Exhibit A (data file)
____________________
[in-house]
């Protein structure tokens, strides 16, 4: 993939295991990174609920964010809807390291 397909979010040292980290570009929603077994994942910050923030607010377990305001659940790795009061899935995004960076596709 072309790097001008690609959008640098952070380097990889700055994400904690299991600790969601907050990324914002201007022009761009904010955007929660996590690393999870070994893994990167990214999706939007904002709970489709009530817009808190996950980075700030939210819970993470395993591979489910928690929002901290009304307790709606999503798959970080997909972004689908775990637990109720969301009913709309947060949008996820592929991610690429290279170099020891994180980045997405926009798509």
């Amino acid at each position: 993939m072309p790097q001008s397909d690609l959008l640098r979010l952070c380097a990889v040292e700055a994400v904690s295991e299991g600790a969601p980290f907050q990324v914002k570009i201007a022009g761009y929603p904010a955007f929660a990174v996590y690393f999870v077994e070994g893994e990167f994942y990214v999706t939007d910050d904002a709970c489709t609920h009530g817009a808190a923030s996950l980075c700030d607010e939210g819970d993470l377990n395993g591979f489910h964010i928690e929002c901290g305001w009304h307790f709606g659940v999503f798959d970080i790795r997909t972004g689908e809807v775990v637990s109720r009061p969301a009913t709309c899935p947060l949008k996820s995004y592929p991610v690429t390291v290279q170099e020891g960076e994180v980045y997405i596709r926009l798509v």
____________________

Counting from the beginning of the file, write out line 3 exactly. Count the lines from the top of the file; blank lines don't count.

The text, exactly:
């Amino acid at each position: 993939m072309p790097q001008s397909d690609l959008l640098r979010l952070c380097a990889v040292e700055a994400v904690s295991e299991g600790a969601p980290f907050q990324v914002k570009i201007a022009g761009y929603p904010a955007f929660a990174v996590y690393f999870v077994e070994g893994e990167f994942y990214v999706t939007d910050d904002a709970c489709t609920h009530g817009a808190a923030s996950l980075c700030d607010e939210g819970d993470l377990n395993g591979f489910h964010i928690e929002c901290g305001w009304h307790f709606g659940v999503f798959d970080i790795r997909t972004g689908e809807v775990v637990s109720r009061p969301a009913t709309c899935p947060l949008k996820s995004y592929p991610v690429t390291v290279q170099e020891g960076e994180v980045y997405i596709r926009l798509v």